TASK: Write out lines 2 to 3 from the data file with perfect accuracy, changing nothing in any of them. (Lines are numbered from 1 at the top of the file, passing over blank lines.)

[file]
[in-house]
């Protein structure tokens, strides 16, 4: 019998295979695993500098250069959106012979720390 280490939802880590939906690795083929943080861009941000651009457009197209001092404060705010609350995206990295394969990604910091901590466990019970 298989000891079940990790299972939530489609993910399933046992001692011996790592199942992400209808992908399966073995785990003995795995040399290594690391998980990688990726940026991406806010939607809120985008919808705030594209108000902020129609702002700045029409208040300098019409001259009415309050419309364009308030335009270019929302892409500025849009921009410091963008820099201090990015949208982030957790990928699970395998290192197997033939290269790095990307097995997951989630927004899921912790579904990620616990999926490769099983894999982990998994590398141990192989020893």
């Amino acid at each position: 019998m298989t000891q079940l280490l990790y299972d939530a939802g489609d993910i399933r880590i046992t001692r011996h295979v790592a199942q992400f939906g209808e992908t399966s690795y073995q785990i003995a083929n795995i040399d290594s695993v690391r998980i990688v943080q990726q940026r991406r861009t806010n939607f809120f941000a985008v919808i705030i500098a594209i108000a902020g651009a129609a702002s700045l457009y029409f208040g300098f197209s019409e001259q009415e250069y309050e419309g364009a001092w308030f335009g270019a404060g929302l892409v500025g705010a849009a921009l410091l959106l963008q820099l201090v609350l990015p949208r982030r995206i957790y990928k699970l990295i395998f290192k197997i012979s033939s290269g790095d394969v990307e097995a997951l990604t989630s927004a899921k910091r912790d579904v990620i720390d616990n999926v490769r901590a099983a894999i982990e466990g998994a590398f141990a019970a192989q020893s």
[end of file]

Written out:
């Protein structure tokens, strides 16, 4: 019998295979695993500098250069959106012979720390 280490939802880590939906690795083929943080861009941000651009457009197209001092404060705010609350995206990295394969990604910091901590466990019970 298989000891079940990790299972939530489609993910399933046992001692011996790592199942992400209808992908399966073995785990003995795995040399290594690391998980990688990726940026991406806010939607809120985008919808705030594209108000902020129609702002700045029409208040300098019409001259009415309050419309364009308030335009270019929302892409500025849009921009410091963008820099201090990015949208982030957790990928699970395998290192197997033939290269790095990307097995997951989630927004899921912790579904990620616990999926490769099983894999982990998994590398141990192989020893």
């Amino acid at each position: 019998m298989t000891q079940l280490l990790y299972d939530a939802g489609d993910i399933r880590i046992t001692r011996h295979v790592a199942q992400f939906g209808e992908t399966s690795y073995q785990i003995a083929n795995i040399d290594s695993v690391r998980i990688v943080q990726q940026r991406r861009t806010n939607f809120f941000a985008v919808i705030i500098a594209i108000a902020g651009a129609a702002s700045l457009y029409f208040g300098f197209s019409e001259q009415e250069y309050e419309g364009a001092w308030f335009g270019a404060g929302l892409v500025g705010a849009a921009l410091l959106l963008q820099l201090v609350l990015p949208r982030r995206i957790y990928k699970l990295i395998f290192k197997i012979s033939s290269g790095d394969v990307e097995a997951l990604t989630s927004a899921k910091r912790d579904v990620i720390d616990n999926v490769r901590a099983a894999i982990e466990g998994a590398f141990a019970a192989q020893s």